It also is a rarity in Iowa politics for a major state or federal officeholder to hire a son as a paid campaign staffer, although some children certainly have volunteered to help boost a parent's election quests.
Eric Branstad, a son of six-term Iowa Gov. Terry Branstad, has worked on campaign teams for others, but not his father. Other Iowa congressman in recent years, including the state's three other Reps. Rod Blum, David Loebsack and David Young, are not believed to have hired their sons or daughters to work on their campaign teams.
Like other members, Steve King's campaign team also includes non-family members. For instance, in 2012 he hired additional staff when facing a stiff challenge from Democrat Christie Vilsack, a former Iowa first lady. Jeff King said the team rose to a half-dozen campaign workers to compete with Vilsack, who he said has been the congressman's toughest competitor.
DAUGHTER-IN-LAW ALSO PAID
Steve King amasses campaign funds from individuals and political action committees, then doles out the money to targeted expenses. Those financial amounts are detailed in required Federal Election Commission reports.
Federal Election Commission figures show Jeff King was paid $49,992 in 2013 for his role as campaign chairman. Jeff King's wife, Lindsay, was paid for the first six months of 2013 for data entry, then moved to office manager in July, when her pay level increased.
Jeff and Lindsay King received a total of $69,327 for 2013, or 16 percent of the $444,832 in operating expenditures that King's campaign paid out for the year.
In the current election cycle, figures from 2015 and 2016 reports show Jeff King received $94,988 over 18 months through June. (The next quarterly report will summarize finances through September.) Receiving paychecks twice per month, he got a raise in pay from $4,166 per month to $5,416 per month as 2015 went on.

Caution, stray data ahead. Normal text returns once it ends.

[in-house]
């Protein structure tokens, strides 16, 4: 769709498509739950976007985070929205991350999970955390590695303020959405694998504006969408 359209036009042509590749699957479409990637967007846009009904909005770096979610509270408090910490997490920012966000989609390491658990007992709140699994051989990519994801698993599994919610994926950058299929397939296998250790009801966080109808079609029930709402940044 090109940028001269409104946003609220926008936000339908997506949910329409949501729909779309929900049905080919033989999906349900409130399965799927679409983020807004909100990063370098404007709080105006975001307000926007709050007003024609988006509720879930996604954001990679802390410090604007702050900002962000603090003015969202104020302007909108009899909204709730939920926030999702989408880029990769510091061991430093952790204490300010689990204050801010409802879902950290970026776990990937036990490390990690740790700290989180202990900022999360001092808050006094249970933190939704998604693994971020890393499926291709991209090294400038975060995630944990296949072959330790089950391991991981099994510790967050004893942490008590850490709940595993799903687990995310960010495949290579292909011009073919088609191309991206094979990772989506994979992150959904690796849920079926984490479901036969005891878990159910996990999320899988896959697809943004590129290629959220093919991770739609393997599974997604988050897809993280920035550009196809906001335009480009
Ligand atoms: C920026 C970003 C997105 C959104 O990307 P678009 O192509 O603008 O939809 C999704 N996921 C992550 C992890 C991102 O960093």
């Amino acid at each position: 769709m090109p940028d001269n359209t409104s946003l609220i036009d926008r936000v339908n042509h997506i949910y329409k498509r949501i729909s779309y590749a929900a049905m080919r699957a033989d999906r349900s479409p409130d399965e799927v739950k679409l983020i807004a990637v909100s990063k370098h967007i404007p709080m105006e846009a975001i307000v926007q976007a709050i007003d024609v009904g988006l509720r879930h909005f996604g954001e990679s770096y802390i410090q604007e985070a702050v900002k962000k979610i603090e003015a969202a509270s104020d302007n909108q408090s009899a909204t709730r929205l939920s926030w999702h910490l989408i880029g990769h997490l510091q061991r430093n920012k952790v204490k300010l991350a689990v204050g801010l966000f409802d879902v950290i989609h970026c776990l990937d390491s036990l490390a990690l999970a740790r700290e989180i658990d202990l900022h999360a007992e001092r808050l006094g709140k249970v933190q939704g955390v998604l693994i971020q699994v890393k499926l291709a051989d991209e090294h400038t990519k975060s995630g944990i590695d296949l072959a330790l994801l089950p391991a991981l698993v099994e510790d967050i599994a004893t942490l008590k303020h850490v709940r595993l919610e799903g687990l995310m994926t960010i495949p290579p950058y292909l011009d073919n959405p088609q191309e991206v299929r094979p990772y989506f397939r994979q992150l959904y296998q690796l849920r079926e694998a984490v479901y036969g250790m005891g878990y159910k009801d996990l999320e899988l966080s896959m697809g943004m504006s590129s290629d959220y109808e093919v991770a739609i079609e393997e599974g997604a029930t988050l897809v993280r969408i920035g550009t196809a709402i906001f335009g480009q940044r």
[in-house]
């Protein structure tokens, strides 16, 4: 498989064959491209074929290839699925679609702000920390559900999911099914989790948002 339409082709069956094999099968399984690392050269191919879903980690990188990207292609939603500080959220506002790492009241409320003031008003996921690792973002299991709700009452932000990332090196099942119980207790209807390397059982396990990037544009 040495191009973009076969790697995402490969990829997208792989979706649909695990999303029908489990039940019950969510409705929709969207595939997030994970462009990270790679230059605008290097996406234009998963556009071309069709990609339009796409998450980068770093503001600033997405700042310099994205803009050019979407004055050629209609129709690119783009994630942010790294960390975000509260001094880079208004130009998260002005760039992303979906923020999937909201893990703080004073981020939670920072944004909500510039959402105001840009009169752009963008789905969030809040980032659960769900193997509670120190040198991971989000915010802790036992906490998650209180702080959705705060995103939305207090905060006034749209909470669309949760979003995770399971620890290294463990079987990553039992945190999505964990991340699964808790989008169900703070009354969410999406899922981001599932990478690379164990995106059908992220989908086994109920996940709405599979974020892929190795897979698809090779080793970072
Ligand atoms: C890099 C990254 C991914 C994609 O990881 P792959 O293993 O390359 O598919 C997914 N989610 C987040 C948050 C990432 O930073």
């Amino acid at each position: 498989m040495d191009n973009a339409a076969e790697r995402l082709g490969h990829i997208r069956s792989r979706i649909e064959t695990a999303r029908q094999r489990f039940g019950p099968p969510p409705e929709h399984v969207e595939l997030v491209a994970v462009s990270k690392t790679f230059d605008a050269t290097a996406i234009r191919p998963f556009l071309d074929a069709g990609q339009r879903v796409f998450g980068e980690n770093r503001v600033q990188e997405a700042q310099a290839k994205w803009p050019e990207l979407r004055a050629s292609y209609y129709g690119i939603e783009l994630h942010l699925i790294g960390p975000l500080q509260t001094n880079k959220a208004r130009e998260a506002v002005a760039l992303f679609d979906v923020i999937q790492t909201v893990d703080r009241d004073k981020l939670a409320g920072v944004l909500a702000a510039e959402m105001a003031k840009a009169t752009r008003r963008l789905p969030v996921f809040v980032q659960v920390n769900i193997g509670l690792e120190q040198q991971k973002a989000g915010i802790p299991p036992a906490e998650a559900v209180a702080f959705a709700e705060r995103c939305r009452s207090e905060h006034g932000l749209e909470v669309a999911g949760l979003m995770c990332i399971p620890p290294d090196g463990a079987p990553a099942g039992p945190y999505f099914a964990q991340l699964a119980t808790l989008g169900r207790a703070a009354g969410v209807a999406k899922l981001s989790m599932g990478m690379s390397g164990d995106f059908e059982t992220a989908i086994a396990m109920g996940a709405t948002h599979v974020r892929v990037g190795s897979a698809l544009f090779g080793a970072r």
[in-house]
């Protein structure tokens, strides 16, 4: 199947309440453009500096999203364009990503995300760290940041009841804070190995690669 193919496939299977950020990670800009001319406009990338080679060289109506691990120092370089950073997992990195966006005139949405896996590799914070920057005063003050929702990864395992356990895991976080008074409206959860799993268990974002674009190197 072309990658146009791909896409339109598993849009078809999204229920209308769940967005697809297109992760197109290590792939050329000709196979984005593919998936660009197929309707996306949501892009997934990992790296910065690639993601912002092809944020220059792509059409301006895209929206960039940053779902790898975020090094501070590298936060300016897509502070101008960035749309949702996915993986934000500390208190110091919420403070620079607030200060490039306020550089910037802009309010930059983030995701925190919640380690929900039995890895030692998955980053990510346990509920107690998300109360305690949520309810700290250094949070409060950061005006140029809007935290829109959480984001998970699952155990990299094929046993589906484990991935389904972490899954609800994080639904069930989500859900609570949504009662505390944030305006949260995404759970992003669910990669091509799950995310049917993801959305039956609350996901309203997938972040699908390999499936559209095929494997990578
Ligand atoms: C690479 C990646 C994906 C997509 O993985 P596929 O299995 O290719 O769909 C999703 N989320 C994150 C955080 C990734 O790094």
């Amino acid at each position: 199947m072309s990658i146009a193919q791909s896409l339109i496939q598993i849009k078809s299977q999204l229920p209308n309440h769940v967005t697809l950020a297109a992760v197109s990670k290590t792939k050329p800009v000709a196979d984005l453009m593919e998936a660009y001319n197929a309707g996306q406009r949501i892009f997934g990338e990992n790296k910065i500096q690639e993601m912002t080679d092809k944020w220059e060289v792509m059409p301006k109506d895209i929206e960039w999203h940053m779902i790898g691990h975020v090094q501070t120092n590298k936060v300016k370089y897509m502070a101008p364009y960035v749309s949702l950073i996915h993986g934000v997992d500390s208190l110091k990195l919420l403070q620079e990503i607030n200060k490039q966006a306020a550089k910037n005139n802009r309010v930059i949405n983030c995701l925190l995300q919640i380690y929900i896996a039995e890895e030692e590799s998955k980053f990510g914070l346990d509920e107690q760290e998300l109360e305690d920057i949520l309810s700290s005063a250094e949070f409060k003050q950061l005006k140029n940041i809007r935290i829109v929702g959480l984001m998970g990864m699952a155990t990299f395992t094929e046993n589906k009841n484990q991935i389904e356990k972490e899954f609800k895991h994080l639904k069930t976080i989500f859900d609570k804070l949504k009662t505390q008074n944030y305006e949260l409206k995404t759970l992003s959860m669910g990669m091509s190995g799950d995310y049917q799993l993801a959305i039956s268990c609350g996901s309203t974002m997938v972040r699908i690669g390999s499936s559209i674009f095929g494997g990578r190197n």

The first quarter 2016 FEC report showed nearly $8,000 combined per month going to Jeff and Lindsay King. As campaign chairman, Jeff King received $5,416 each month, with Lindsay King collecting $2,400 as office manager, from January through March.
PAC TOOK ISSUE
Funds directed to King family members became a campaign issue earlier this year as Steve King fended off a primary challenge from Republican Rick Bertrand, a state senator from Sioux City.
In May, while meeting with the Journal editorial board, Steve King examined a copy of a mailer sent by the American Future Fund Political Action Committee that summarized payments from King's congressional campaign since 2003.
"Congressman King and his family have received payments totalling (sic) $797,020 from his congressional campaign account," said the flier, which was mailed to 4th District votes in the run up to the primary election in June. The flyer also cited that King family campaign disbursements were above $91,000 in 2015, or 23 cents out of every dollar.
Steve King said he didn't like that AFF was the source of the mailer, calling Iowa political consultant Nick Ryan, who was affiliated with the PAC, "the hatchet man."
King said 23 percent of his funding going to Jeff and Lindsay King wasn't too high.
"Some people have seen that and commented, 'That is pretty cheap,' " the congressman told the Journal editorial board.
By comparison, Steve King said the engineering fees for expanding U.S. Highway 20 in Northwest Iowa are 18 percent of the project.
"Everybody has overhead in their campaign. It would be a smaller percentage if we raised more money and ran more ads. But we didn't do that, we raised the money that we needed, and we spent it wisely," Steve King said.
OTHER IOWA CAMPAIGN PAY VARIES
Steve King faces Democrat Kim Weaver of Sheldon in the Nov. 8 general election. Weaver's most recent campaign finance report, showed paying her campaign manager David Kelso $976 every two weeks, or $1,952 per month.
Three Iowa congressmen are running for re-election in 2016. 1st District Rep. Rod Blum, a Republican, lists no wage payments to a campaign manager this year, although he paid consultant fees.